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Billie Holiday - Solitude (1952/1993) [Vocal Jazz]; FLAC (tracks+.cue)

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Billie Holiday - Solitude (1952/1993) [Vocal Jazz]; FLAC (tracks+.cue)

Unread postby Mike1985 » 14 Jun 2020, 16:19

Artist: Billie Holiday
Album: Solitude
Genre: Vocal Jazz
Label: Verve / PolyGram
Released: 1952/1993
Quality: FLAC (tracks+.cue)
  1. East of the Sun (And West of the Moon) (Bowman) - 2:56
  2. Blue Moon (Rodgers-Hart) - 3:31
  3. You Go to My Head (Coots-Gillespie) - 2:57
  4. You Turned the Tables on Me (Alter-Mitchell) - 3:28
  5. Easy to Love (Porter) - 3:02
  6. These Foolish Things (Remind Me of You) (Link-Strachey-Maschwitz) - 3:35
  7. I Only Have Eyes for You (Warren-Dubin) - 2:54
  8. Solitude (Ellington-DeLange-Mills) - 3:32
  9. Everything I Have Is Yours (Lane-Adamson) - 3:45
  10. Love for Sale (Porter) - 2:59
  11. Moonglow (DeLange-Hudson-Mills) - 3:00
  12. Tenderly (Gross-Lawrence) - 3:25
  13. If the Moon Turns Green (Coates-Hanighen) - 2:47
  14. Remember (Berlin) - 2:37
  15. Autumn in New York (LP take) (Duke) - 3:43
  16. Autumn in New York (78 rpm take) (Duke) - 3:52


  • Billie Holiday - vocals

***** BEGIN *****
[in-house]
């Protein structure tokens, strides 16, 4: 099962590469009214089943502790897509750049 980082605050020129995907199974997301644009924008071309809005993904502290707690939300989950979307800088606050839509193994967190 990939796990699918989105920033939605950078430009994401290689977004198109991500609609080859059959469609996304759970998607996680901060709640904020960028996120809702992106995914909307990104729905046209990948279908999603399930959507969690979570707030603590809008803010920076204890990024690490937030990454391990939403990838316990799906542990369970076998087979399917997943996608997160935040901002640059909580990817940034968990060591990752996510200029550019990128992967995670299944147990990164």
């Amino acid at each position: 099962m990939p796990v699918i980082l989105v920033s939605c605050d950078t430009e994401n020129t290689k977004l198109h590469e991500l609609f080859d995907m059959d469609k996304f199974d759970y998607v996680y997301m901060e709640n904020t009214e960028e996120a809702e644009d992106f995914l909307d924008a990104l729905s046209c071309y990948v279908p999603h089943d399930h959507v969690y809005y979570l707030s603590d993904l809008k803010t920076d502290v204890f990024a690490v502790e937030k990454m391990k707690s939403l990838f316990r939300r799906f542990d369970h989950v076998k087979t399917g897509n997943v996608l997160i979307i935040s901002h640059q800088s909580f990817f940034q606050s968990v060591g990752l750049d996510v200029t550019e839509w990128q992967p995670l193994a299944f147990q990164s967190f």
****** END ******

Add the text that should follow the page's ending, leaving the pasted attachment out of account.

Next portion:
• Charlie Shavers - trumpet
  • Flip Phillips - tenor saxophone
  • Oscar Peterson - piano
  • Barney Kessel - guitar
  • Alvin Stoller - drums

Billie Holiday's first recordings for Norman Granz' Clef Records present a vocalist truly at the top of her craft, although she would begin a rapid decline soon thereafter. This 1952 recording (originally issued as a 10" LP, Billie Holiday Sings) places Holiday in front of small piano and tenor saxophone-led groups including jazz luminaries such as Oscar Peterson and Charlie Shavers, where her gentle phrasing sets the tone for the sessions, evoking lazy evenings and dreamy afternoons. The alcoholism and heroin use that would be her downfall by the end of this decade seems to be almost unfathomable during these recordings since Holiday is in as fine a voice as her work in the '30s, and the musical environment seems ideal for these slow torch songs. Solitude runs as the common theme throughout these 16 tracks; the idle breathiness of "These Foolish Things (Remind Me of You)" finds the vocalist casually reminiscing, and Barney Kessel's warm guitar lines frame the title track beautifully. Several of Holiday's best-known recordings came from this session, including outstanding versions of "I Only Have Eyes for You" and a darkly emotional "Love for Sale," making this album far and away the best work of her later years, and certainly a noteworthy moment of her entire career.
Review by Zac Johnson

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